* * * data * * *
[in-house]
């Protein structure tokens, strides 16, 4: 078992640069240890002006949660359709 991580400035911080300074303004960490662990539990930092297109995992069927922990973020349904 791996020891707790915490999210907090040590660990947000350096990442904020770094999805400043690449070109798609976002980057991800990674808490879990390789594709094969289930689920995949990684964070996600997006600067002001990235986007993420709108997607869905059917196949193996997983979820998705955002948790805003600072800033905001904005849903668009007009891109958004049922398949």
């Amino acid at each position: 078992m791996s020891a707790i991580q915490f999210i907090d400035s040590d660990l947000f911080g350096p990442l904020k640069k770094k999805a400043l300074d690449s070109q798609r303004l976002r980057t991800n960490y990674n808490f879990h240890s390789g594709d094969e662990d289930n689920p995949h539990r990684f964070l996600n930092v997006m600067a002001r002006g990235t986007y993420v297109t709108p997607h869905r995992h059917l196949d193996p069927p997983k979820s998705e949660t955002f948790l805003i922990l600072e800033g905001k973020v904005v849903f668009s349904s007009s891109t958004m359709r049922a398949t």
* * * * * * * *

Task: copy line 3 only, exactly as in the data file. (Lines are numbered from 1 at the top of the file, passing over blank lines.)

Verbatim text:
């Amino acid at each position: 078992m791996s020891a707790i991580q915490f999210i907090d400035s040590d660990l947000f911080g350096p990442l904020k640069k770094k999805a400043l300074d690449s070109q798609r303004l976002r980057t991800n960490y990674n808490f879990h240890s390789g594709d094969e662990d289930n689920p995949h539990r990684f964070l996600n930092v997006m600067a002001r002006g990235t986007y993420v297109t709108p997607h869905r995992h059917l196949d193996p069927p997983k979820s998705e949660t955002f948790l805003i922990l600072e800033g905001k973020v904005v849903f668009s349904s007009s891109t958004m359709r049922a398949t």